Your business is not for sale right now. But could your head be turned if someone expressed an interest in buying you out? If you were tempted, what would a potential buyer find if they started to explore behind the scenes?
Strategic business acquisitions are common in sectors like technology and pharmaceuticals . The possibility could arise for any business at any time. This means preparing your business to be a viable acquisition target is a wise move.
In this post we’re going to look at what a strategic acquisition is, why they happen, and how to make your business such an irresistible proposition, your competitors will be clamouring to make you an offer.
What is a strategic acquisition?
An alternative to organic growth, strategic acquisitions are a quick way to grow a business through purchasing another company that already operates in a market the acquirer wants to tap into. A strategic acquisition effectively removes a competitor from the marketplace, clearing the way for the purchasing company to develop and expand.
This type of business acquisition can happen at any scale, from small businesses to corporations with global operations. You might recall Google buying Android in 2005 to enter the mobile phone market. Another high profile example is Vodafone’s takeover of Mannesmann AG in 1999 for $183 billion – reportedly the biggest strategic acquisition of all time.
Reasons a successful business might be acquired
Strategic acquisitions usually come about because there is some level of perceived business value from the prospective buyer. Let’s consider some of the reasons why acquisitions lift a business to the next level.
- People – do you have talent, skills and experience that would take years to train? Take the example of OpenAI (owners of ChatGPT) acquiring New York based tech start-up Global Illumination in August 2023. All eight employees have been taken on by OpenAI to develop creative tools, infrastructure and digital experiences. A ready-made team with the skills OpenAI needs to achieve their next goals.
- Client base – is your client book a valuable asset? A competitor might want to get into your sector or geographical location and expand their reach by acquiring a client base that would take years to build up organically.
- Products and services – have you developed a unique product or service that can’t be replicated and gives you a competitive advantage? Many tech companies are set up with this in mind. They develop an idea, software or application already with the intention to sell from day one, preparing for this as they go. Business owners in the manufacturing, engineering and professional services sector can learn a lot from the tech mindset.
- Eliminate competition – larger businesses may look to acquire smaller competitors in order to dominate the marketplace.
Preparing your business for strategic acquisition
Receiving a speculative acquisition approach is a bit like finding an estate agent flyer ‘looking to sell properties like yours’ or a note from someone who would ‘love to own a home like yours’ on your doormat. You might not think you’re interested in selling until the contact plants a seed of possibility in your mind.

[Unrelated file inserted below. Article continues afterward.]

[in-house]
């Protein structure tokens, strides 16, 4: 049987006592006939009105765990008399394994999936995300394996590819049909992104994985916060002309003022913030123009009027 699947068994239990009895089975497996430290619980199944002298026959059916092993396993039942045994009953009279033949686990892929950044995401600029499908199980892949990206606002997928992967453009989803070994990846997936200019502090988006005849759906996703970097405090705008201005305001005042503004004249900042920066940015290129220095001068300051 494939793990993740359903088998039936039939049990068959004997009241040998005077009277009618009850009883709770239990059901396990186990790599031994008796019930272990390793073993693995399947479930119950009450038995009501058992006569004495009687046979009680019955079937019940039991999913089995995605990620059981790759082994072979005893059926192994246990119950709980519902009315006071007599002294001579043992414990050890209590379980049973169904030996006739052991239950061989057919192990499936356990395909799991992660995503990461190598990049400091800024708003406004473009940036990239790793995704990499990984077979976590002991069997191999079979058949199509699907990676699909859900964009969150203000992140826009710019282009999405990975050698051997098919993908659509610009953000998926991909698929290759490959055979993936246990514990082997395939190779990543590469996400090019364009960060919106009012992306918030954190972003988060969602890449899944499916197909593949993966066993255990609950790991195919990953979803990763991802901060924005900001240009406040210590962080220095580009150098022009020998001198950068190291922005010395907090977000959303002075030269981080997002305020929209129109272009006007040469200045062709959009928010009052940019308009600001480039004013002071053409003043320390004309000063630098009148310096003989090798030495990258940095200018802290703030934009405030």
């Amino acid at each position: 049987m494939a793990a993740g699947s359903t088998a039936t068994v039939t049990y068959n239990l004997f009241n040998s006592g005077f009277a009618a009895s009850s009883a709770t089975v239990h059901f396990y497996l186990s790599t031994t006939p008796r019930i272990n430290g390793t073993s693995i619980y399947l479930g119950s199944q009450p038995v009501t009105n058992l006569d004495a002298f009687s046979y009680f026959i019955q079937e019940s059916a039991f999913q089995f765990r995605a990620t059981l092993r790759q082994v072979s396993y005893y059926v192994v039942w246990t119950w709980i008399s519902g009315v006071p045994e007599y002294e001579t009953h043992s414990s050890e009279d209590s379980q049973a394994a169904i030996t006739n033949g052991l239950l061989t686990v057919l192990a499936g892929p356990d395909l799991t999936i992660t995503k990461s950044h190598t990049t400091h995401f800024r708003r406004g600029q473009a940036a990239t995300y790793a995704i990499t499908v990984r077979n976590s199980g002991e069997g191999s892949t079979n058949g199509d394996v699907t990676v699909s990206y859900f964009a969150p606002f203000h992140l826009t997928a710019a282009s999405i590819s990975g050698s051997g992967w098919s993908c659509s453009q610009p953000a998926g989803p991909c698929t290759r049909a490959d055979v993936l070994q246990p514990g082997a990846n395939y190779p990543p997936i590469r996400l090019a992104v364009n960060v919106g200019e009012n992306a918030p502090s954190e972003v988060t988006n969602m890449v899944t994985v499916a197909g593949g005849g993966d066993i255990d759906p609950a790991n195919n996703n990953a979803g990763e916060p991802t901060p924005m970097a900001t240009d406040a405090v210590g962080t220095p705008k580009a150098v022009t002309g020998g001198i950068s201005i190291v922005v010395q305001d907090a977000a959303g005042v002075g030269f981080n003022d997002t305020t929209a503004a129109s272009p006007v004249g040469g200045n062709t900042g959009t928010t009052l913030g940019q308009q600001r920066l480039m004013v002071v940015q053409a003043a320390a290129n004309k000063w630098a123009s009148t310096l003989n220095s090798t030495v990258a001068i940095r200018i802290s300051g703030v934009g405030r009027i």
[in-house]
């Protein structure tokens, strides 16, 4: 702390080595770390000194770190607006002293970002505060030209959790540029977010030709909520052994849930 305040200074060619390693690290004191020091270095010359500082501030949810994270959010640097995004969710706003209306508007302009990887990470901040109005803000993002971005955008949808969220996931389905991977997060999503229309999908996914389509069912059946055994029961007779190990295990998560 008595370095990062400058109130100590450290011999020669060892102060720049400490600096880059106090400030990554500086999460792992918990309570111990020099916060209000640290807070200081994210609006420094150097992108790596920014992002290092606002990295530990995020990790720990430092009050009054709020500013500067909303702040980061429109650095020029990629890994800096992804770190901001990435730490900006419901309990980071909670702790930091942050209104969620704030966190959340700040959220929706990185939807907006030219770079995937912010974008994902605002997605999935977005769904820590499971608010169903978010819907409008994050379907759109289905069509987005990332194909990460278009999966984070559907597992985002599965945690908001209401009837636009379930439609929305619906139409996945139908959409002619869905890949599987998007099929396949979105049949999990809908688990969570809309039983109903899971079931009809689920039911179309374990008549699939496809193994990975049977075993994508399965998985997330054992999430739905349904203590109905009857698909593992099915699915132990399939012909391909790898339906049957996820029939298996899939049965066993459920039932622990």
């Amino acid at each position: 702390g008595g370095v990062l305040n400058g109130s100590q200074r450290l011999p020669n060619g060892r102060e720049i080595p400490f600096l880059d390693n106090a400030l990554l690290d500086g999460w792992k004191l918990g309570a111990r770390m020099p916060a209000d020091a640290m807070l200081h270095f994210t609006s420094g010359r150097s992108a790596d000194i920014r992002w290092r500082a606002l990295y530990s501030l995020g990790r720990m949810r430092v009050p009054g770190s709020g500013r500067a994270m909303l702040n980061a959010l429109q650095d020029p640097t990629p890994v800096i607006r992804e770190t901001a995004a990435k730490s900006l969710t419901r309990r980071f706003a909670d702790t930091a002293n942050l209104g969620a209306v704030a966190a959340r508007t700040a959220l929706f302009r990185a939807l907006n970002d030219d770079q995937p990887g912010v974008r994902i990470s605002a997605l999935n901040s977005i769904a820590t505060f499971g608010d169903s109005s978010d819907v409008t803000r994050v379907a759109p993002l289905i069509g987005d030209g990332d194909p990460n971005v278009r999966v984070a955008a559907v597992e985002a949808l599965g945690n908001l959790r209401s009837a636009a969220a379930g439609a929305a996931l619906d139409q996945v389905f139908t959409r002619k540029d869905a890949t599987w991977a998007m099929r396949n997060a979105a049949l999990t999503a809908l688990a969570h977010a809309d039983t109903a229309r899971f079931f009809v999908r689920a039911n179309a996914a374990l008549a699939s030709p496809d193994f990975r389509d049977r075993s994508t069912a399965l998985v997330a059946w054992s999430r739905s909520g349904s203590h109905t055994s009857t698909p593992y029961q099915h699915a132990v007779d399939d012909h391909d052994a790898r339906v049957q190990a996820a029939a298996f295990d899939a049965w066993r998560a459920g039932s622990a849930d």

If becoming a business acquisition target is part of your long-term business exit plan, there are certain things you can do to enable the process. Speaking to a specialist exit planning consultant, a generalist business coach or a sell-side business broker will help to prepare you for those unexpected offers. They will be able to give you some guidance early on as to what will make your business attractive to a buyer, and sometimes more importantly, what will not. Book a discovery call with us to find out more.
Planning and preparing the following business documentation will assist the due diligence process and provide peace of mind to any prospective buyer.
Financial records and forecasts
From profit and loss to balance sheets, income to invoices, up-to-date financial records are an essential for any potential buyer interested in acquiring your business. It’s worth working with your accountant to ensure your financial statements and forecasts are in order.
Review your standard operating procedures
It’s good practice to review and refresh your operating procedures and manuals annually. A buyer will want to see the most current information on how your business operates.
Customer records and profiles
How many regular customers do you have? What’s the average value of a client transaction? How long do they stay loyal to your business? Just three examples of questions a buyer may want answers to. Maintaining good quality client records will allow you to answer these questions efficiently.
Employee records and profiles
From demographic profiling to length of service, skills and training records, employee data is a key metric that could prove decisive to a buyer.
Having systems in place and being able to access data at the press of a button builds trust and confidence in your business as a viable strategic acquisition and sets the foundations for a successful sale. Whatever your business exit strategy looks like, you can be working on preparing and maintaining documentation years before a sale takes place. So when that strategic acquisition opportunity comes along and the buyer comes to inspect your business, they will discover a company that not only looks good from the outside, it’s healthy and profitable on the inside too.